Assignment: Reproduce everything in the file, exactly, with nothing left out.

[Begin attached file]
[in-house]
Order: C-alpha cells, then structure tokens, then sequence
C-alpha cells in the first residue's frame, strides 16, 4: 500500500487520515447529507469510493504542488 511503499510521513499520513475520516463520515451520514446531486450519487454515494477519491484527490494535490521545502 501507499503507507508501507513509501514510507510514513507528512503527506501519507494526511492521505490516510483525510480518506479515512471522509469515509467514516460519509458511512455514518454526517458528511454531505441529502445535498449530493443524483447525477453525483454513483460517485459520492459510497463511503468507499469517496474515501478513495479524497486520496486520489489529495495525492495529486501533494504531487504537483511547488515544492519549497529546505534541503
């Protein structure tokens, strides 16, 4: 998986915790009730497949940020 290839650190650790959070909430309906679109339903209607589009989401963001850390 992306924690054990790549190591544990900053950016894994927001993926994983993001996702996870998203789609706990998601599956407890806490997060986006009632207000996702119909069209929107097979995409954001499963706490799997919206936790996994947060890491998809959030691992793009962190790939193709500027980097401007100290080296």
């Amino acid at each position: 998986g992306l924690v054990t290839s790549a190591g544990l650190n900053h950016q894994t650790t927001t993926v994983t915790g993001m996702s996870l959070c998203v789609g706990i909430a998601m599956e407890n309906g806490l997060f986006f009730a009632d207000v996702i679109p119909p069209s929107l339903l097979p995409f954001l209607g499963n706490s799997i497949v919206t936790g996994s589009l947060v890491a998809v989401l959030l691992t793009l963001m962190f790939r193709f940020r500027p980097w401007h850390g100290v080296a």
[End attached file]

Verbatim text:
[in-house]
Order: C-alpha cells, then structure tokens, then sequence
C-alpha cells in the first residue's frame, strides 16, 4: 500500500487520515447529507469510493504542488 511503499510521513499520513475520516463520515451520514446531486450519487454515494477519491484527490494535490521545502 501507499503507507508501507513509501514510507510514513507528512503527506501519507494526511492521505490516510483525510480518506479515512471522509469515509467514516460519509458511512455514518454526517458528511454531505441529502445535498449530493443524483447525477453525483454513483460517485459520492459510497463511503468507499469517496474515501478513495479524497486520496486520489489529495495525492495529486501533494504531487504537483511547488515544492519549497529546505534541503
């Protein structure tokens, strides 16, 4: 998986915790009730497949940020 290839650190650790959070909430309906679109339903209607589009989401963001850390 992306924690054990790549190591544990900053950016894994927001993926994983993001996702996870998203789609706990998601599956407890806490997060986006009632207000996702119909069209929107097979995409954001499963706490799997919206936790996994947060890491998809959030691992793009962190790939193709500027980097401007100290080296």
């Amino acid at each position: 998986g992306l924690v054990t290839s790549a190591g544990l650190n900053h950016q894994t650790t927001t993926v994983t915790g993001m996702s996870l959070c998203v789609g706990i909430a998601m599956e407890n309906g806490l997060f986006f009730a009632d207000v996702i679109p119909p069209s929107l339903l097979p995409f954001l209607g499963n706490s799997i497949v919206t936790g996994s589009l947060v890491a998809v989401l959030l691992t793009l963001m962190f790939r193709f940020r500027p980097w401007h850390g100290v080296a």